The pressure is on for brands that want to be on top. In the most recent National Automobile Dealers Association’s Dealer Attitude Survey, Honda is back in the top five. What changed to see Honda cars, trucks, and sport utility vehicles fall out of favor and back up the ranks so quickly? NADA says it all comes back to supply and demand or the Honda inventory shortage.
The newest National Automobile Dealers Association’s Dealer Attitude Survey is out
If you haven’t come across the National Automobile Dealers Association’s Dealer Attitude Survey before, it essentially lets consumers tell brands how things are going. This survey happens twice a year, and respondents took this survey in July, Automotive News says.
Lexus, Toyota, and BMW sit at the top, which isn’t unusual. Porsche came in fourth place, followed by Honda, who had dropped down to the sixth spot for last year’s winter survey.
That sent Kia packing to sixth place, followed by Subaru, Mazda, Acura, and Audi. Honda is usually in the top five of the Dealer Attitude Survey but has had a tumultuous couple of months due to semiconductor chip shortages and other industry disruptions.
Honda fell short in a previous Dealer Attitude Survey due to inventory
Much of the automotive industry has been impacted by COVID-19-related issues and semiconductor shortage problems. Honda, in particular, saw a considerable disruption in its production over the last few years. That left some potential buyers without a Honda and, in turn, in the arms of the competition. This significantly impacts the dealership experience, which comes out in the Dealer Attitude Survey.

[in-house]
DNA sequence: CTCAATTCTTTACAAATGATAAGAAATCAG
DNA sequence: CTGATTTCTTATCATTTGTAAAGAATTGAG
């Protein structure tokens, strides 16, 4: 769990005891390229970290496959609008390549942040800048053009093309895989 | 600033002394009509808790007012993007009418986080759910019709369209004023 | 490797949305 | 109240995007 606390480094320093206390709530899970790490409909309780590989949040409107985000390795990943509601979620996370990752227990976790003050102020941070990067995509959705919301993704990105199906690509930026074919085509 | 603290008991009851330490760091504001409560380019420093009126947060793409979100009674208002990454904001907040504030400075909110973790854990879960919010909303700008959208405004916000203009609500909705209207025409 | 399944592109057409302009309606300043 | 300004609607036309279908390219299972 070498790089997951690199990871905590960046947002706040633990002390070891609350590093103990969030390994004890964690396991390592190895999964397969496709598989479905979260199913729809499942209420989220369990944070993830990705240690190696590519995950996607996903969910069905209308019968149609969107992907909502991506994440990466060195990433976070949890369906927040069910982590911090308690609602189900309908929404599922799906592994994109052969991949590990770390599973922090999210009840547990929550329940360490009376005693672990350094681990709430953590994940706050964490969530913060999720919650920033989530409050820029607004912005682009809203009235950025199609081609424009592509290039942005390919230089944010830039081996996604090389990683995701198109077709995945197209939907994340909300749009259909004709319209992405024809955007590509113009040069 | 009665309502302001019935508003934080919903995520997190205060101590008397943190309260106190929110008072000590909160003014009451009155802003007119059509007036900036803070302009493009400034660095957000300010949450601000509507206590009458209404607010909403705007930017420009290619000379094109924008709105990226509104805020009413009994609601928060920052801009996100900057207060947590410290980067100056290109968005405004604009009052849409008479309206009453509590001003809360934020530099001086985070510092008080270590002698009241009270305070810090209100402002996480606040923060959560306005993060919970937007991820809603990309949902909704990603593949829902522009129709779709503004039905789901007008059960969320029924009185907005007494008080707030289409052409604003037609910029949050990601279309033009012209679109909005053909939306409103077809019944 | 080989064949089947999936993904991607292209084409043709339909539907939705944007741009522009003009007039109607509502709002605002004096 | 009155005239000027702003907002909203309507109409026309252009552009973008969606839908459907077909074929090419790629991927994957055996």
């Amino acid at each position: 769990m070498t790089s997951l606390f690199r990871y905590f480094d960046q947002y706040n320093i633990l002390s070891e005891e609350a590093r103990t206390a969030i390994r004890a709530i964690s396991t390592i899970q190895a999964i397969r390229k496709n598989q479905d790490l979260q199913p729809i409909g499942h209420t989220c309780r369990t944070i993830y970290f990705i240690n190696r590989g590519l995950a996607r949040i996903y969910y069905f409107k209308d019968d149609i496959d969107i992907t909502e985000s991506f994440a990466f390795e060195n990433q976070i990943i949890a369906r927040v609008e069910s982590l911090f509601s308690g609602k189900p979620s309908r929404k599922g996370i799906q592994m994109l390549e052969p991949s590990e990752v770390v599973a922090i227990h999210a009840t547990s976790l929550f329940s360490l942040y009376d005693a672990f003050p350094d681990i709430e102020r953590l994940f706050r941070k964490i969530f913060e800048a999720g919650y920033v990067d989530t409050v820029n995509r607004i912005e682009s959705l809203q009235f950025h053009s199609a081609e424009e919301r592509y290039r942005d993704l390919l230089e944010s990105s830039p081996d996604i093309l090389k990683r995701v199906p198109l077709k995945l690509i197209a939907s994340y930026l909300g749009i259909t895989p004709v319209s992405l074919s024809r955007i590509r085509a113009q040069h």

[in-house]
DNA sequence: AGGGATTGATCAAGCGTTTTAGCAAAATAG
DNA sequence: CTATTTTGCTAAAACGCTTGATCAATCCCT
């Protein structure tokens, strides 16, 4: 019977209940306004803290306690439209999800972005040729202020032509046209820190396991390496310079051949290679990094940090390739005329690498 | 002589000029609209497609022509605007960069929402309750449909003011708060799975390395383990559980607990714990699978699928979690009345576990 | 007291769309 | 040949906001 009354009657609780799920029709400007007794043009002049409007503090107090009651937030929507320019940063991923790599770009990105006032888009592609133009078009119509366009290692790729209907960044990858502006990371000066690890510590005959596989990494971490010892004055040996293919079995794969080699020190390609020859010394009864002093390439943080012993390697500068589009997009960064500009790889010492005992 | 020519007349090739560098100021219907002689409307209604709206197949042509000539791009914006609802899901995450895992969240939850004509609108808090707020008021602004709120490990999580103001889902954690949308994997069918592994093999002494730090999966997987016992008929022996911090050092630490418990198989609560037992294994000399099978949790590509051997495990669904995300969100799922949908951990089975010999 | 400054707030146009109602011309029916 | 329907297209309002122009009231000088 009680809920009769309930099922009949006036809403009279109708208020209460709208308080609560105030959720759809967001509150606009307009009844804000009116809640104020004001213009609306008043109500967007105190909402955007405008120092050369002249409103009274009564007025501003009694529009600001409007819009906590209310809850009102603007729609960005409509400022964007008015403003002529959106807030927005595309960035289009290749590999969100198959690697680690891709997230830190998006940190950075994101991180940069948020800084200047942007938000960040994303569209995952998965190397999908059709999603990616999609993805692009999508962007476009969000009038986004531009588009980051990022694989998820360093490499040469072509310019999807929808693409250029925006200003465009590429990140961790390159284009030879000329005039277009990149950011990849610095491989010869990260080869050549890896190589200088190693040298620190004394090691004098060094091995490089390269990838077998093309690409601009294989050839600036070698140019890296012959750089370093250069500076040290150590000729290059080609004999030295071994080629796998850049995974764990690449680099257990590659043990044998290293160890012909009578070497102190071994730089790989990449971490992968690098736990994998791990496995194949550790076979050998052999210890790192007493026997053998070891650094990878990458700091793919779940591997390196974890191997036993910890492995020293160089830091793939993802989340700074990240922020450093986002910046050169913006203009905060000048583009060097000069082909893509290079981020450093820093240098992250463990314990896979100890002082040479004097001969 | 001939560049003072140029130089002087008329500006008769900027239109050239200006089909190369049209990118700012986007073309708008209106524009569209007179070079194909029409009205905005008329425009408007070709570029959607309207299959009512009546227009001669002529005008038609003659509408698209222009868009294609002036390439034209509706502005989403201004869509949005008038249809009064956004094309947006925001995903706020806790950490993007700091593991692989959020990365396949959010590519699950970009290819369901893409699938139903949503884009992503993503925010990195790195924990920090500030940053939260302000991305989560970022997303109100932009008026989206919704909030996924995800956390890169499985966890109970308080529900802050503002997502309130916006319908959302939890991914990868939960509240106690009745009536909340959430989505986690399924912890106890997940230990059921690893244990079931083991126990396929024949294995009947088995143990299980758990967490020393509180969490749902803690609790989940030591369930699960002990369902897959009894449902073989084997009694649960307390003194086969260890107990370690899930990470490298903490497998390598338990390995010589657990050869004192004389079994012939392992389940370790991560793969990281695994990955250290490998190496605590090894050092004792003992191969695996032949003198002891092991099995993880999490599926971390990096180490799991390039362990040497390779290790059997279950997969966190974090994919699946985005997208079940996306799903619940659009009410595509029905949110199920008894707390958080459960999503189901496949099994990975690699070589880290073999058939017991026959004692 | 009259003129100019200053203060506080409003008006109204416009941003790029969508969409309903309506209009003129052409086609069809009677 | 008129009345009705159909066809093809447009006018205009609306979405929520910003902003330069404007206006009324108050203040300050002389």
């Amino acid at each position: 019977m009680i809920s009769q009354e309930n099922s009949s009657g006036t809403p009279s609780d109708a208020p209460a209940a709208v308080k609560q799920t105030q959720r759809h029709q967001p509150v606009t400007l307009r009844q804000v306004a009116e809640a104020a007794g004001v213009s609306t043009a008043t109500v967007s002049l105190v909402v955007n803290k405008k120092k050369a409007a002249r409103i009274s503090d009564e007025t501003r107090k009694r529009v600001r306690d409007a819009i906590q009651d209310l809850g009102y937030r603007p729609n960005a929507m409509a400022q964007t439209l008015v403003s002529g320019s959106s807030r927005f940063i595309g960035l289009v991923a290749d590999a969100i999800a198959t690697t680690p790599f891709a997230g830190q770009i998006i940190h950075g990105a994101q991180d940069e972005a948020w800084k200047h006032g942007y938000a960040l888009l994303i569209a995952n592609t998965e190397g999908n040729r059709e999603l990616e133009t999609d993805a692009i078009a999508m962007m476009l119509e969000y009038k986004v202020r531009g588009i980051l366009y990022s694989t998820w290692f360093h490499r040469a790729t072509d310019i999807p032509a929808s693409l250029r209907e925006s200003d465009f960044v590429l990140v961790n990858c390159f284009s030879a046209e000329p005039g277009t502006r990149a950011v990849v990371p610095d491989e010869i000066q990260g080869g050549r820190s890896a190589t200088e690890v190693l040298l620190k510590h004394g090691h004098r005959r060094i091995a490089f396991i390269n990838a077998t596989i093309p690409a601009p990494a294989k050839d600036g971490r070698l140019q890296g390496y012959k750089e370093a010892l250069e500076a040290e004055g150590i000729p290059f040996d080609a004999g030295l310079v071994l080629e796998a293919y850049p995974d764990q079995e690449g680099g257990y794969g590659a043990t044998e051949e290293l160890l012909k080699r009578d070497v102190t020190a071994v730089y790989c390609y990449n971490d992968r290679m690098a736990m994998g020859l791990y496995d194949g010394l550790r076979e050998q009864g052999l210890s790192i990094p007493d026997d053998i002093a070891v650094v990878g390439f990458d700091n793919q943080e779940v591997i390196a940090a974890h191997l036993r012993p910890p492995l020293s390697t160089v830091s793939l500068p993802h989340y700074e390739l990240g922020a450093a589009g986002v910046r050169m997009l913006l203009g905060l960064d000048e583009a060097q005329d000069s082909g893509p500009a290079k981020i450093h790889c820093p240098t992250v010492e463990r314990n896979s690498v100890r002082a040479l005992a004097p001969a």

“It is not surprising to see Honda back in the top five. We continue to have transparent and ongoing communication with our dealer body as we work through a challenging production situation.”Jessica Fini | Spokesperson for the Honda brand
Both Honda and Acura have seen major impacts due to supply shortages. While production and inventory have been on an upswing lately, Honda reported a 5.2% decline in sales for November. Fini said while Honda isn’t out of the woods yet, things are improving.
Lexus and Toyota remain at the top, while Mercedes fell out of the top 10
Lexus and Toyota share the number one and two spots regularly. BMW and Porsche didn’t move between the last survey and now. Toyota hasn’t been without its supply chain issues, though. Not to mention Mercedes-Benz, which slipped from spot number nine to off the top 10.
Rob Moran, a Mercedes-Benz spokesperson, said a lot of change is on the horizon for the brand. Mercedes is “committed to transforming nearly every facet of our business, which includes reshaping many of our prior dealer partner touch points and field personnel structure.”
Jeff Aiosa, the owner of Carriage House Mercedes-Benz of New London in Connecticut, says the score is due to various issues. The brand planned to cut trade margin to cover its expensive investment in electric vehicles. He also noted a lot of turnover in the executive management team. Mercedes said in June it was restructuring to offer a different experience for in-person sales. For now, Honda hopes to retain its spot, and Mercedes hopes to get back in the running for 2023.